This is a dazzling and finely tuned production of Shakespeare's comedy – a tour-de-force of invention that takes the play’s preoccupation with cross-dressing and gender slipperiness and runs with it. It has intelligence to complement the gusto and comic brio.

It’s set in a sybaritic world in the late 20th century and played out beneath a giant pyramid that revolves to reveal the full array of locales – gardens, a chapel, a cell and Olivia’s front room, with diversions to the occasional dance club and a singing drag act. The 1990s was a time when gay marriage came on the national agenda, and it is intriguing to watch extra gender inversions in a play that already has quite a few to begin with.

The steward Malvolio is now a woman, Malvolia, played by Tamsin Greig (pictured above), while Doon Mackichan is the traditionally male clown Feste (below). 

Greig puts in a performance that is both fabulously funny and troublingly dark. Malvolia is, of course, in love with the lady Olivia and gulled by resentful members of the household (led by Sir Toby Belch) into believing Olivia is in love with him. 

The moment when she dresses in yellow stockings and cross garters is one of the great set-pieces of Shakespearean comedy and Greig is not the kind of performer to lose this golden opportunity, wringing every possible laugh, looking splendid and adding the flourish of a whirling mini-helicopter blades onto her breasts to impress her mistress. Her asides to the audience are hilarious.

But at no stage do we lose sense of the loneliness at the heart of the pompous buttoned-up pleasure-denier; Malvolia’s sense of joy at possible companionship with Olivia and an elevation in status is deeply felt and affecting, not least when you consider that her declaration in this retelling also represents a sexual “coming out”. She ends up in a fountain – cold, drenched and with the heart-breaking declaration “I am happy” hanging pitiably in the air.

When all unravels, her closing threat “I’ll be revenged in the whole pack of you” is fused with menace as well as sadness as Malvolia is drenched in "the rain it raineth every day"; it's a brilliantly sad inversion of the earlier scene and brings to the fore the lachrymosity and sense of loss that is at the heart of the play.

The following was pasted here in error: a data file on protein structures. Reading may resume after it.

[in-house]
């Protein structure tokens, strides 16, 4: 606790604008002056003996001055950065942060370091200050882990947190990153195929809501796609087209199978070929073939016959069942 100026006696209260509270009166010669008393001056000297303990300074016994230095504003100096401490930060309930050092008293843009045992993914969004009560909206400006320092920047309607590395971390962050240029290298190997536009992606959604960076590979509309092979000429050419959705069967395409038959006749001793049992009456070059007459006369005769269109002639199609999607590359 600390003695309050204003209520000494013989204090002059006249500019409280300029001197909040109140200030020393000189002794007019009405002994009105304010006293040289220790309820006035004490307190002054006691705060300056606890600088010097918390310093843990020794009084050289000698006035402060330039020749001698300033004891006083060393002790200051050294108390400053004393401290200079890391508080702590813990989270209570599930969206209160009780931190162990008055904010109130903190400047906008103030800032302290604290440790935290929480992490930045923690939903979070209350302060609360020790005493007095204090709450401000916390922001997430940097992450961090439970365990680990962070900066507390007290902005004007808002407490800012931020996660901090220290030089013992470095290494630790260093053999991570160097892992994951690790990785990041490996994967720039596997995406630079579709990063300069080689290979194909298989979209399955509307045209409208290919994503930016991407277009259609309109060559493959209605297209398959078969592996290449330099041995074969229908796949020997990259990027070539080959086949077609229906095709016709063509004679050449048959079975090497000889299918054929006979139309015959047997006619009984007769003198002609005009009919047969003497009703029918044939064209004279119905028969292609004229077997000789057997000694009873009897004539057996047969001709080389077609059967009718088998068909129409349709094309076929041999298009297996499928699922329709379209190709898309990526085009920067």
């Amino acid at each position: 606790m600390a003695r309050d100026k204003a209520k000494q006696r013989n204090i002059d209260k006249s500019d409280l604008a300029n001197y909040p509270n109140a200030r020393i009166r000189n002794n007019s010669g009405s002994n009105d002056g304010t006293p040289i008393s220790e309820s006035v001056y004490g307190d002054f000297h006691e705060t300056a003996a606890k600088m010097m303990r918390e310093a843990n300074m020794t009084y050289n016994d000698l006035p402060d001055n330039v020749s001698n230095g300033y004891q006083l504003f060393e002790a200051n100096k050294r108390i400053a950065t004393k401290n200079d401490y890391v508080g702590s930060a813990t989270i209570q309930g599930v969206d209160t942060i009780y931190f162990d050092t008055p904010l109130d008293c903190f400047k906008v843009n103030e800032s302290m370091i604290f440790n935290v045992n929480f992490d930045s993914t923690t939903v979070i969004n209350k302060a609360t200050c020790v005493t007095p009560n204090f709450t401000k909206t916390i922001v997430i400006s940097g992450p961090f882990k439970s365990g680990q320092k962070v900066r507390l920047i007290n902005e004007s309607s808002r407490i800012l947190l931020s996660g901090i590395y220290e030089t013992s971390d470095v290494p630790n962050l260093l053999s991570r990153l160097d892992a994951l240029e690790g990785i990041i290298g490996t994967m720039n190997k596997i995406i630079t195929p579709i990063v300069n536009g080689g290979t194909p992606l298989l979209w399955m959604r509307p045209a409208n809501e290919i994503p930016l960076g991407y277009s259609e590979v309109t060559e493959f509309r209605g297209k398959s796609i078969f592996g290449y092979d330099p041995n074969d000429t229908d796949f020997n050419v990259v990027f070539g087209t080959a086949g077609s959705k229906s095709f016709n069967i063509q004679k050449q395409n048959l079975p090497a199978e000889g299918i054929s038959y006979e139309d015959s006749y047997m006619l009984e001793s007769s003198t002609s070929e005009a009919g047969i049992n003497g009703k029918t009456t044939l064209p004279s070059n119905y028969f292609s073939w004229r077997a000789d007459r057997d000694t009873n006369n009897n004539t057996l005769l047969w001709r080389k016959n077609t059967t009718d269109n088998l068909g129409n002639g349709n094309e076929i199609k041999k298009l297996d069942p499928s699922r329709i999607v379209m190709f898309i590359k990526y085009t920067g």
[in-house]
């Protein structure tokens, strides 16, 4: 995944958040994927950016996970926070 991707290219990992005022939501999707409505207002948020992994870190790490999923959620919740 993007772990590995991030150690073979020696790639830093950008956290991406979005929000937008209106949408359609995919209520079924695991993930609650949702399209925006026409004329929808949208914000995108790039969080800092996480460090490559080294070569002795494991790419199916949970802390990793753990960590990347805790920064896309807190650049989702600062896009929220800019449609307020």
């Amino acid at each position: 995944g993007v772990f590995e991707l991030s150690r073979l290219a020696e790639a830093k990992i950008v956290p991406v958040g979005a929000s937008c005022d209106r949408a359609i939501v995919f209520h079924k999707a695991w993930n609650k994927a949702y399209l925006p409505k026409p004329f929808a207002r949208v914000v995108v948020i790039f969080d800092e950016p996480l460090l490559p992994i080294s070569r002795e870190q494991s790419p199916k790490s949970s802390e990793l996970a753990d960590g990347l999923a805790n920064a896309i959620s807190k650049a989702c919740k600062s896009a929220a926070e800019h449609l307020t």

It’s also a reminder of the overall darkness and melancholy of Shakespeare's masterpiece, which takes as its title the last day of Christmas – a time of revels, feasting and misrule but also the end of fun and joy. It is also eerily prophetic given the Puritan Revolution that was just a generation away when this play was first performed.

Mackichan’s colourful clown Feste comes replete with some gorgeous sparkly green boots. She also brings to light the darkness behind the verbal flights of fancy – the deeply affecting songs which run counter to the tomfoolery of her spoken action.

But this is no serious and solemn deconstruction of thorny and relevant issues. Director Simon Godwin is sensitive to the source text, offering a view of its world and ideas that confidently tumble down the ages (I loved the way revellers at a party scene complement Elizabethan ruffs with cool sunglasses). If anything, Godwin accents the play’s comedic elements more strongly than anything else, but never loses sight of the play’s cloudy and troubling subtext.


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The main plot gives us a likable pairing of Tamara Lawrance and Daniel Ezra as Viola and Sebastian respectively (below), the separated twins whose arrival in Illyria sets everything off. Lawrence gives a lively performance and makes an accomplice of the audience in her dilemma: being a girl pretending to be the boy Cesario who is in love with a man (Orsino) who thinks she is a boy.

Oliver Chris teases out the immaturity of Orsino (pictured, bottom), first seen clutching a teddy bear as he seeks to woo Phoebe Fox’s Olivia, and not really moving beyond that despite everything that happens (this is not a criticism –it's how I have always read him too).

Fox's Olivia is spoilt, madammish and highly sexed (at one point she drags Cesario into a jacuzzi and is not incapable of straddling a man she fancies when he is lying prone); but she is also smart enough to display flashes of awkward self-awareness while attempting to maintain her dignity (sometimes we see her dancing alone and then catching a sense of being watched).

But it is the comic characters that are foregrounded in this production and I was particularly taken with Tim McMullan’s Toby Belch and Daniel Rigby’s Andrew Aguecheek. McMullan never lets us forget what an unpleasant character Belch is, despite his heavy drinking and air of jollity and (in this production) snazzy velvet rock-star jackets; his bullying of Aguecheek feels particularly cruel. 

Rigby allows us to really sympathise with his Aguecheek, a colourfully dressed buffoon with a man bun and pink socks. Between the gags, he conveys the pain and hurt that can be inflicted on idiots like him. As with the rest of the production, the main mood is laughter – but the feeling you take away is reflective, pensive and sombre. It's beautifully judged.

Twelfth Night is playing at the Olivier Theatre until May 17. You can book tickets here


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